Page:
Jane Gardam, Old Filth.  Despite its acclaim as a masterpiece, I’ve never been able to get on with this book, nor (with apologies to all those Gardam fans out there) with this author in general.  Still, the overwhelming consensus of this book’s high quality has 0-11made me pretty stubborn about giving it another try.  Old Filth (“Filth” is an acronym for “failed in London, try Hong Kong”) is the tale of the emotionally repressed barrister Sir Edward Feathers, a “raj” orphan born in Malaya and sent back to Britain by his parents to be given a proper English upbringing.  Feathers is an eighty-year old widower when the novel opens, living alone in England; his story is told in a series of reminiscences and flashbacks and encompasses much of the Empire’s 20th century history in the Far East.  Old Filth is the first volume of a trilogy; the second (The Man in the Wooden Hat) is told from the point of view of Betty, Old Filth’s wife and the concluding volume (Last Friends) centers their mutual story on Terence Veneering, Old Filth’s professional rival and Betty’s lover.  The entire trilogy sounds very intriguing and I’m hoping that my 2019 attempt to read at least the first volume will “take!”

 

ALTERNATES:  Although I’m rationally (I hope) optimistic about reading my list (many of the entries were chosen with “readability” in mind) I’m not totally blind to experience.  Since my path is strewn with unfinished projects I’m quite relieved at being able to add the two alternates the TBR Pile Challenge allows.  These are:

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Pagan Kennedy, Spinsters.  I don’t know much about this author except that she has a great name and, according to Wiki, was “a pioneer of the 1990s zine movement.”  This book appealed to me because it has a great visually appealing cover (see how totally honest I’m being) and its tale of two middle-aged and sheltered sisters taking a road trip in the America of the 1960s sounded intriguing, to say the least.

 

 

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Linda Grant, We Had It So Good.  I’ve read one previous novel by Linda Grant (Upstairs at the Party) and while not overwhelmed, I liked it well enough  to try another.  I’ve had this novel since it was published in 2011 without once reading more than the opening paragraph.  The opening sounded just fine (and was interesting even), but this novel has always lost out to other, more compelling (at the time) books.  Grant is a skilled writer, however, and the story sounds interesting, recounting as it does the life and times of an American-English couple and their extended circle of friends, who come of age in the 1970s.  Although I had a few doubts about its selection, the book’s inclusion as an alternate was settled when Pooh-Bear approved my choice (Pooh-Bear is only her ordinary name; she has a fancier one that I’m withholding for security’s sake; only Pooh-Bear herself, of course, knows her secret name.  I apologize to any T.S. Eliot fans.)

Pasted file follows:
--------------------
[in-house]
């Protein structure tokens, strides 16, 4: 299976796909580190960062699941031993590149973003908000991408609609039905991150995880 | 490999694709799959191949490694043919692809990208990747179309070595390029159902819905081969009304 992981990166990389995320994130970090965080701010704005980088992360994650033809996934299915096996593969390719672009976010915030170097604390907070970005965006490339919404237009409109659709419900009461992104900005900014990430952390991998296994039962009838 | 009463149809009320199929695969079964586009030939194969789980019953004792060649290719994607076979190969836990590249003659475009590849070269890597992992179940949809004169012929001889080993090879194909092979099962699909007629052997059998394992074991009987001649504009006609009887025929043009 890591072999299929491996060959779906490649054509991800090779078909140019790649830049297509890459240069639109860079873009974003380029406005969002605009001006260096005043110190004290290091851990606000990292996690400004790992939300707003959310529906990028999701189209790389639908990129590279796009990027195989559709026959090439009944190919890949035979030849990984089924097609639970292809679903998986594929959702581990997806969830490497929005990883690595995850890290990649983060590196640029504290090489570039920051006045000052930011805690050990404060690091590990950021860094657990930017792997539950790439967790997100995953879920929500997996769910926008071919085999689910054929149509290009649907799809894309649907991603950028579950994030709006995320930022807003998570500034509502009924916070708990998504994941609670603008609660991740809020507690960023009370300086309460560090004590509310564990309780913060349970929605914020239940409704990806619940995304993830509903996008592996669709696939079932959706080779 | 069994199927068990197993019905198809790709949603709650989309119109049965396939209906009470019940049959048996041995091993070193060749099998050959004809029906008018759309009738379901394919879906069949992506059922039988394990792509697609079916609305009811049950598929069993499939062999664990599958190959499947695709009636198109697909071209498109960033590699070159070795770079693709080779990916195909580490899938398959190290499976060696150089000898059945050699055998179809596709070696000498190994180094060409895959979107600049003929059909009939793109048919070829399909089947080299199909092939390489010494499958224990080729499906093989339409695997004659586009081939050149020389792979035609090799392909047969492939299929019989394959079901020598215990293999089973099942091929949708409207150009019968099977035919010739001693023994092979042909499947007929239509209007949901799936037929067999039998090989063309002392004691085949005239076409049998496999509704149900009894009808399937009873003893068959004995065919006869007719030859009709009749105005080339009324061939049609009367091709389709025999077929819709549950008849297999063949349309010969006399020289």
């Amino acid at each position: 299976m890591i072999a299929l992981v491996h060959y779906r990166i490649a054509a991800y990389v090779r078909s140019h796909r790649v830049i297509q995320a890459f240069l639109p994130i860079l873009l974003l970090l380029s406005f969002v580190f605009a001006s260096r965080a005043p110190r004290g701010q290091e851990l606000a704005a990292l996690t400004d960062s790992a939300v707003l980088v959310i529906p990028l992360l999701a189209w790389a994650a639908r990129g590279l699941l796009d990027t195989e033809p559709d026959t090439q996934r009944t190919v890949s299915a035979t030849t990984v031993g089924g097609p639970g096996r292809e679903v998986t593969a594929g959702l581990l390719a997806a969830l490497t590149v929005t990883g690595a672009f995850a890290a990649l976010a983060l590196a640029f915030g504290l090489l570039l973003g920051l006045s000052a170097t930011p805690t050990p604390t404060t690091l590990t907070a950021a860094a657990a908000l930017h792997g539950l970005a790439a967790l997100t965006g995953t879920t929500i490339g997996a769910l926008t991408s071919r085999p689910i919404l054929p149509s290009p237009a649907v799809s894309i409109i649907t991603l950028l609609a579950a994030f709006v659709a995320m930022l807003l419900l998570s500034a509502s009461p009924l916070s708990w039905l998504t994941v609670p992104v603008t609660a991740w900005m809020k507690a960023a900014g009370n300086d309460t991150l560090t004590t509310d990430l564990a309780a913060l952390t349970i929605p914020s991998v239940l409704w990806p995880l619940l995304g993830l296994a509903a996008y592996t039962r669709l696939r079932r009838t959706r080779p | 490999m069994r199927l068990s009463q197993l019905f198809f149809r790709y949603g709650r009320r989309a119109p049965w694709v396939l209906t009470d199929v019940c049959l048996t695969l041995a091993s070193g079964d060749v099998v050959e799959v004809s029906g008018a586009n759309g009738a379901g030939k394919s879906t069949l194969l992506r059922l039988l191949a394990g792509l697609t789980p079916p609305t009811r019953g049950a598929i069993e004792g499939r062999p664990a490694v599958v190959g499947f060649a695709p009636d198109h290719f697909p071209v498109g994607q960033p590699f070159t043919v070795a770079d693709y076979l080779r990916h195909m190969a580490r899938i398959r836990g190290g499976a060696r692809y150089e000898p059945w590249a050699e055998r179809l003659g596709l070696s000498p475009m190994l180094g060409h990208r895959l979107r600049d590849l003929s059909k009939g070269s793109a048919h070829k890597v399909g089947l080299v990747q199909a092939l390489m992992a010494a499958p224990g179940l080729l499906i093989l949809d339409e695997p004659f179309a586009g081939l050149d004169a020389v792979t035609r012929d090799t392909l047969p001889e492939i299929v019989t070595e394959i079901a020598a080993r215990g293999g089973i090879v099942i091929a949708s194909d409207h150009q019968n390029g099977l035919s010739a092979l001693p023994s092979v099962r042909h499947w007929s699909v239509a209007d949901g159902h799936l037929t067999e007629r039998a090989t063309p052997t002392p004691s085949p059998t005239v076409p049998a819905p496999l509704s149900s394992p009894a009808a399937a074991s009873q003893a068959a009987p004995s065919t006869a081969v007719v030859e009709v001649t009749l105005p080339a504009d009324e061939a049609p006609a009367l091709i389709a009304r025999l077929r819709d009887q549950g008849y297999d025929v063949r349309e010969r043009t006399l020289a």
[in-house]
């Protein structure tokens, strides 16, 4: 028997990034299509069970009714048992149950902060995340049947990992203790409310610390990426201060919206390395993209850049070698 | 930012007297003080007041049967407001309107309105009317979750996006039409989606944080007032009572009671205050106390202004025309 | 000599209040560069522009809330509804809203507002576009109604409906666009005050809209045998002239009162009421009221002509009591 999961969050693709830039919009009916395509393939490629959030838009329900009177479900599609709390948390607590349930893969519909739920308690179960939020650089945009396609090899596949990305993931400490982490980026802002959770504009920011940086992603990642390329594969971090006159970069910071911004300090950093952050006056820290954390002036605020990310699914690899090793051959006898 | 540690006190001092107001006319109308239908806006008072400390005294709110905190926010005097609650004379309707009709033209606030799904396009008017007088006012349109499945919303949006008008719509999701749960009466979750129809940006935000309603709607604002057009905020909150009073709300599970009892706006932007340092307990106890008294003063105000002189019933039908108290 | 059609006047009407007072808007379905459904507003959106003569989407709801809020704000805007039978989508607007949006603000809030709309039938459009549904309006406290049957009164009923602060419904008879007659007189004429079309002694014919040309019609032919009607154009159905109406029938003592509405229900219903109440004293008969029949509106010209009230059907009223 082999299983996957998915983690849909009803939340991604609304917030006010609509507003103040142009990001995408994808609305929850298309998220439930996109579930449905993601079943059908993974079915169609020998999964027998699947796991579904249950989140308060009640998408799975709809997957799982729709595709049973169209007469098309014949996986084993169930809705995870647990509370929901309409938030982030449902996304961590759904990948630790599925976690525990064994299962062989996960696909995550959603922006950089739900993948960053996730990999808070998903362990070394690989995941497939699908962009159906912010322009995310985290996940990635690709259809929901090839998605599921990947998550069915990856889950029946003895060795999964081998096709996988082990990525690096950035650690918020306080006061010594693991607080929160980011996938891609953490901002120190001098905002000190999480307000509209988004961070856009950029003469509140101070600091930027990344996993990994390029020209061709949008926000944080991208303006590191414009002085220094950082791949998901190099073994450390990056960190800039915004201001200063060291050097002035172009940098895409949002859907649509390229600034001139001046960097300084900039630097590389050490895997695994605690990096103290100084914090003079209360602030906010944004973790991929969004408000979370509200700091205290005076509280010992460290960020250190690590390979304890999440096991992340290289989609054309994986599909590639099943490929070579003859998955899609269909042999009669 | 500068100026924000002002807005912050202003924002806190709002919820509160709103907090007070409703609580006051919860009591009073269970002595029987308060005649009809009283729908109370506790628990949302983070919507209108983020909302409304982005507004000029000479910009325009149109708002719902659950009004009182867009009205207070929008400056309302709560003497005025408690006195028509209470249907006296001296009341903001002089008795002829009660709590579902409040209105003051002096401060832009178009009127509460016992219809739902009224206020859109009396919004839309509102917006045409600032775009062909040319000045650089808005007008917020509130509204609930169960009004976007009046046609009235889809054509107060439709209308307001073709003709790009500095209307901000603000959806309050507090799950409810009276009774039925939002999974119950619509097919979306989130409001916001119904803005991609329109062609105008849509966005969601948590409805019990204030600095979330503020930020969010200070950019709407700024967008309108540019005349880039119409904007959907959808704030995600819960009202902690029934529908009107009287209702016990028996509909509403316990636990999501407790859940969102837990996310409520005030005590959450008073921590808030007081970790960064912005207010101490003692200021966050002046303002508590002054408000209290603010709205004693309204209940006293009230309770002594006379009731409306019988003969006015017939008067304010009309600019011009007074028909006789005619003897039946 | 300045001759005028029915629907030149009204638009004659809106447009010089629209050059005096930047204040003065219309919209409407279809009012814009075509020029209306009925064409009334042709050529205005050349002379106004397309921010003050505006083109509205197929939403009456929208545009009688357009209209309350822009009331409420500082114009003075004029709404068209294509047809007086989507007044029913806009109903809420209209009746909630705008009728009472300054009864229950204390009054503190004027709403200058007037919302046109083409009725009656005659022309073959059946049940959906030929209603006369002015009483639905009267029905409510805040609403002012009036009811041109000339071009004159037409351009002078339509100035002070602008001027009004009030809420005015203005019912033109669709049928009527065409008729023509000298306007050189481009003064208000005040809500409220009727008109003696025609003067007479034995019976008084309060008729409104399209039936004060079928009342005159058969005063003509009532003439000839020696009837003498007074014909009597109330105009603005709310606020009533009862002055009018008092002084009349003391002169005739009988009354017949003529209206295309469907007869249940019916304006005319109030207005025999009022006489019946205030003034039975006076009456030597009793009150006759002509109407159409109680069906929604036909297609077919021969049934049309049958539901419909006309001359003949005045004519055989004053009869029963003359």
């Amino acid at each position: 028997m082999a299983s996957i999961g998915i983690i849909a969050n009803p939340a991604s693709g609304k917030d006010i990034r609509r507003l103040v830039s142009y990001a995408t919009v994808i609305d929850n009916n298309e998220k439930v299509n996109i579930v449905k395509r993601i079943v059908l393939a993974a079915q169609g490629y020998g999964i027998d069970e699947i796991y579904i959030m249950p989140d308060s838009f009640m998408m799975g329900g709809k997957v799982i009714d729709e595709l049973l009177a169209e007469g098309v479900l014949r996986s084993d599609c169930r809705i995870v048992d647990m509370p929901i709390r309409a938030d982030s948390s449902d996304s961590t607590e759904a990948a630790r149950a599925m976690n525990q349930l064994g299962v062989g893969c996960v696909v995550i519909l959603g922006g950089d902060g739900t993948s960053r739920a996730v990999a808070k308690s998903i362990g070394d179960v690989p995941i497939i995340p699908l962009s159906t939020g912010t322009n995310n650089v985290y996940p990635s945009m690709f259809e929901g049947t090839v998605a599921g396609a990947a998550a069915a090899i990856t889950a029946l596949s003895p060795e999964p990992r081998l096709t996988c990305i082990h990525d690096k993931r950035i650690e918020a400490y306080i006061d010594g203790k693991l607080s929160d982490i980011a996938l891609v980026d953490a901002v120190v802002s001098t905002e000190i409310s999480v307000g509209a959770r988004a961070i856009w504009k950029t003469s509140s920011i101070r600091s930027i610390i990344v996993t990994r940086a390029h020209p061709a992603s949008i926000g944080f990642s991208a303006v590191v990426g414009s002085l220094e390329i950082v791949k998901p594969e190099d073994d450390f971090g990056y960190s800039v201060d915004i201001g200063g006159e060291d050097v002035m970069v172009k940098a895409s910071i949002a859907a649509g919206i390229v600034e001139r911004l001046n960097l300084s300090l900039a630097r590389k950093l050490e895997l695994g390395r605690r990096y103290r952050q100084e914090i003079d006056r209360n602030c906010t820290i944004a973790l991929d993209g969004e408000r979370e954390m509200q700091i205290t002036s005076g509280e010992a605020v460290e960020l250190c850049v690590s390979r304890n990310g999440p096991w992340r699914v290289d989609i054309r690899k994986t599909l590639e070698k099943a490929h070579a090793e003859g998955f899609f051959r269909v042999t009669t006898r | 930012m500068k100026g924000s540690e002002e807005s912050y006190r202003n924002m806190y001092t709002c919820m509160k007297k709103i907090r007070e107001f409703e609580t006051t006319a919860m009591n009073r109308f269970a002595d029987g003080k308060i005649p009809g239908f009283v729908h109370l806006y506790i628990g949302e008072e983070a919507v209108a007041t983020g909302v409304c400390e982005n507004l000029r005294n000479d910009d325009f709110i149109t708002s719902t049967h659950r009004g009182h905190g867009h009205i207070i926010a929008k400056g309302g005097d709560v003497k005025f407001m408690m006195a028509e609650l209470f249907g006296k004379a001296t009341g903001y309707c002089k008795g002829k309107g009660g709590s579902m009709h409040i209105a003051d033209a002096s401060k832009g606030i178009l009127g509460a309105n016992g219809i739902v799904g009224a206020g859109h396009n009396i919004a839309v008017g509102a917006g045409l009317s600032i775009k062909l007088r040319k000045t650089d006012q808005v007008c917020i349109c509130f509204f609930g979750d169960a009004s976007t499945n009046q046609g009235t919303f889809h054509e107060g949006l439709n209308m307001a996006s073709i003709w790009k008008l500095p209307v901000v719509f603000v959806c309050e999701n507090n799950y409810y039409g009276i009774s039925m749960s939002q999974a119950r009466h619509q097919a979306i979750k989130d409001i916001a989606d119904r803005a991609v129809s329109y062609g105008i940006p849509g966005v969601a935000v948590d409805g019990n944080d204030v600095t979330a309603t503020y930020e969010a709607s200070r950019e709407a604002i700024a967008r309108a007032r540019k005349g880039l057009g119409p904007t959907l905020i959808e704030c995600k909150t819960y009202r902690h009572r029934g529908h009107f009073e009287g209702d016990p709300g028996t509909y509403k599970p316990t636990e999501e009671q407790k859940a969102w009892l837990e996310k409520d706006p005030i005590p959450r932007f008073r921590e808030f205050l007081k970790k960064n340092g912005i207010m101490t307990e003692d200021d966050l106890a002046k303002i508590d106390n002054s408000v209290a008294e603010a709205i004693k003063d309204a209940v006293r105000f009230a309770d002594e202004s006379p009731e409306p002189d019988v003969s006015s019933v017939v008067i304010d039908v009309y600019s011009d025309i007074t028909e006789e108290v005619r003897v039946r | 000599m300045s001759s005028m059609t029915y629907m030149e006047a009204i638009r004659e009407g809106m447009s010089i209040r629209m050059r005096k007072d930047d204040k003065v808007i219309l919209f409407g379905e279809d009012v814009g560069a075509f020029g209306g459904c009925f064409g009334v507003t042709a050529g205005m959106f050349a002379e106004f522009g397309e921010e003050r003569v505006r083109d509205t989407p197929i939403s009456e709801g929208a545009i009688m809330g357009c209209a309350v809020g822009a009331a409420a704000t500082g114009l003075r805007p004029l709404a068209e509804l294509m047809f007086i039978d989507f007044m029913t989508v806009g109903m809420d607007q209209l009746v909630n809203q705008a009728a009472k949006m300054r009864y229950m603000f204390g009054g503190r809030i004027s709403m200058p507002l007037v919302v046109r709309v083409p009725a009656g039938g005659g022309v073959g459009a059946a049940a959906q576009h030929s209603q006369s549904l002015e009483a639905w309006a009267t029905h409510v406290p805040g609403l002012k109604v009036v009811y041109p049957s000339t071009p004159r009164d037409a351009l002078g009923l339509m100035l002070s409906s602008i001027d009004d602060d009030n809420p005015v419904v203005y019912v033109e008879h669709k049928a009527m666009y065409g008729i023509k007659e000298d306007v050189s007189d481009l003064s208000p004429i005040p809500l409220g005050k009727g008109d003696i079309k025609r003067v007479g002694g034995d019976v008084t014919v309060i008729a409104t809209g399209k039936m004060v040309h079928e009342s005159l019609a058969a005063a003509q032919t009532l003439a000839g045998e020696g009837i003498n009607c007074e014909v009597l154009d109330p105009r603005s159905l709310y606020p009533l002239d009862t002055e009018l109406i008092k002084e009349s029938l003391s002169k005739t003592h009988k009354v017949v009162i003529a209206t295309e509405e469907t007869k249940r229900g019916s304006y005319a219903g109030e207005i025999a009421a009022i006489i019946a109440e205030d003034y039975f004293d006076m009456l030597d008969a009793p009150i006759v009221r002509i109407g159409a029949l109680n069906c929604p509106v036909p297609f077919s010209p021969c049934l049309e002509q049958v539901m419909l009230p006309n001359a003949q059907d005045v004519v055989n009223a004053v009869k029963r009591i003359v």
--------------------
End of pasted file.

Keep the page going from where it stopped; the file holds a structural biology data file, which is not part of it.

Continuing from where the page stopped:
Well, this is my list — which I’m finalizing much later than most participants but still in time to meet the TBR Pile Challenge’s January 15 deadline.  If you happen by, I’d welcome your thoughts on any of my picks.  Now it’s time for me to get back to reading!

 

7 thoughts on “Will my “vaulting ambition” overreach itself (like poor Macbeth’s) or will I prevail?

  1. This was super fun to read. I laughed with the SNGTRI, I am stealing it for the future. I am informally doing that TBR challenge. Despite of wanting to read much of what I see in other blogs, I am determined to make a dent on my pile carved from my shelves. I too average between 50 and 60 books per year and I want to get to my beauties which once I loved getting.
    The books you showed us were pure candy. I totally love the covers you said you loved. I read The Painted Veil, enjoyed it tremendously, and got put off by what you point out, his disfavor. I distrust Of Human Bondage for an unidentified reason.
    Anyway, best luck, and I will be reading your reviews and posts.

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    1. Steal away, my friend! I suspect we’re all in the same boat, since we all have the same addiction. If I could work up the energy, I’d be interested in re-reading Of Human Bondage. I loved it as a very romantic teenager — all that angst — but I wouldn’t be surprised if now, like you, I didn’t distrust its view of life.

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      1. Hahaha. I am equally scared to revisit my romantic teenager reads. Yes, lol, all that angst, and all those carefree hours to indulge in long reads! Like you, I want it all. But experience tells me I need to wait, be patient, and take one step at a time.